import (

func TestNatInstance(t *testing.T) {

    terraformOptions := terraform.WithDefaultRetryableErrors(t, &terraform.Options{
        TerraformDir: "..",             // Parent directory
        NoColor: true,
        Vars: map[string]interface{}{
            "region": "us-west-2",      // Anything you like

    defer terraform.Destroy(t, terraformOptions)
    terraform.InitAndApply(t, terraformOptions)

Next I ran go mod init "" and go mod tidy in the root of the repository. This creates go.mod file that is useful to keep all the needed dependencies in one place. For each build, it is needed to run go mod download to download all the dependencies. This leads us to the next step: creating a buildspec.yml file for CodeBuild.

Buildspec for CodeBuild

Buildspec is a file that controls the CodeBuild environment and build steps. We need to ask it to install Go (from the list of supported runtimes per each image). We also have to install Terraform. Fortunately, we have root access and can just use yum to install it without any hassle.

Next steps are just repeating the steps from the Terratest script and deleting tfstate at the end just in case.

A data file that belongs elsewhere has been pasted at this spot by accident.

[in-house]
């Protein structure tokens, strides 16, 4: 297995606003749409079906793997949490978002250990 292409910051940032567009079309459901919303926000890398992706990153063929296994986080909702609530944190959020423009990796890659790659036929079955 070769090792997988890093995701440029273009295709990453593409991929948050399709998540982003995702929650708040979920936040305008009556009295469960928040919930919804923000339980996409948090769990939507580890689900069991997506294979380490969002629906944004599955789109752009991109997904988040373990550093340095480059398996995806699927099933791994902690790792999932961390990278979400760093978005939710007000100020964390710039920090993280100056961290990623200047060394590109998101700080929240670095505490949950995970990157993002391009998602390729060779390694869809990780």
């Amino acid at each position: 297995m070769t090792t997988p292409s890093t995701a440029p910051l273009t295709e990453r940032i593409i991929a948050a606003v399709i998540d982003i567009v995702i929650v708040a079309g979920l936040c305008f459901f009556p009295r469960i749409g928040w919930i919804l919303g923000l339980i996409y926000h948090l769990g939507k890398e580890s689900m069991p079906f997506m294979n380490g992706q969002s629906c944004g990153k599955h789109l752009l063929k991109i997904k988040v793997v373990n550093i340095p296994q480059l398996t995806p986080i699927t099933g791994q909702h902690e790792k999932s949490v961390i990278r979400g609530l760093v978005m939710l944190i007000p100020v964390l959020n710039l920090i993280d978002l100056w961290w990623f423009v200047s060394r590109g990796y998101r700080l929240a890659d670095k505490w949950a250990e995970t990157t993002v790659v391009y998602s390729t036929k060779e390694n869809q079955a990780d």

version: 0.2

      golang: 1.20
    # Install Terraform
      - yum install -y yum-utils
      - yum-config-manager --add-repo
      - yum -y install terraform
      - go mod download && go mod tidy
      - cd test
      - go test -v -timeout 30m
      - cd ..
      - rm -f terraform.tfstate
      - rm -f terraform.tfstate.*

CodePipeline and CodeBuild

CodePipeline diagram

Now as we have the buildspec with all the commands that are needed to run the test, we can build the actual CodePipeline infrastructure. In the repository I created a new directory called TestPipeline. It is a separate Terraform module but it must not be imported by the actual system under test. It is there only for reference. To deploy this infrastructure just cd into this directory and run terraform init and apply. I won't describe all the details in here but some significant parts.

S3 bucket for artifacts

CodePipeline requires us to define an S3 bucket for artifacts. It can be the default one but it's better to have control over it. I just named it codepipeline-nat-test-... with a random string at the end to avoid collisions.